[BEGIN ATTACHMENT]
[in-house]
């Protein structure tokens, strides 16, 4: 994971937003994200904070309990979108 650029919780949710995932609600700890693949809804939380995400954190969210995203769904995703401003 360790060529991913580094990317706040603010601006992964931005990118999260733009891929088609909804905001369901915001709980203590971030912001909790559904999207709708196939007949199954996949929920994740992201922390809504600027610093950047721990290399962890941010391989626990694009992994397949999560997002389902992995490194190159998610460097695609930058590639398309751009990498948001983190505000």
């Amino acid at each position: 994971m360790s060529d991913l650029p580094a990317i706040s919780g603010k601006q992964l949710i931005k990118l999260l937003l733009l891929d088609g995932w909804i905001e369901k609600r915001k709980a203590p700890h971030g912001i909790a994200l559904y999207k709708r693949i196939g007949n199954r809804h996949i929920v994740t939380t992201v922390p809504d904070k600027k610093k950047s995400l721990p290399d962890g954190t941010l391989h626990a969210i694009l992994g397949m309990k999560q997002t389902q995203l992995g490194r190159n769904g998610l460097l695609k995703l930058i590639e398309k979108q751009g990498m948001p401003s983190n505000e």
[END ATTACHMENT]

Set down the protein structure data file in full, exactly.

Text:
[in-house]
């Protein structure tokens, strides 16, 4: 994971937003994200904070309990979108 650029919780949710995932609600700890693949809804939380995400954190969210995203769904995703401003 360790060529991913580094990317706040603010601006992964931005990118999260733009891929088609909804905001369901915001709980203590971030912001909790559904999207709708196939007949199954996949929920994740992201922390809504600027610093950047721990290399962890941010391989626990694009992994397949999560997002389902992995490194190159998610460097695609930058590639398309751009990498948001983190505000």
């Amino acid at each position: 994971m360790s060529d991913l650029p580094a990317i706040s919780g603010k601006q992964l949710i931005k990118l999260l937003l733009l891929d088609g995932w909804i905001e369901k609600r915001k709980a203590p700890h971030g912001i909790a994200l559904y999207k709708r693949i196939g007949n199954r809804h996949i929920v994740t939380t992201v922390p809504d904070k600027k610093k950047s995400l721990p290399d962890g954190t941010l391989h626990a969210i694009l992994g397949m309990k999560q997002t389902q995203l992995g490194r190159n769904g998610l460097l695609k995703l930058i590639e398309k979108q751009g990498m948001p401003s983190n505000e």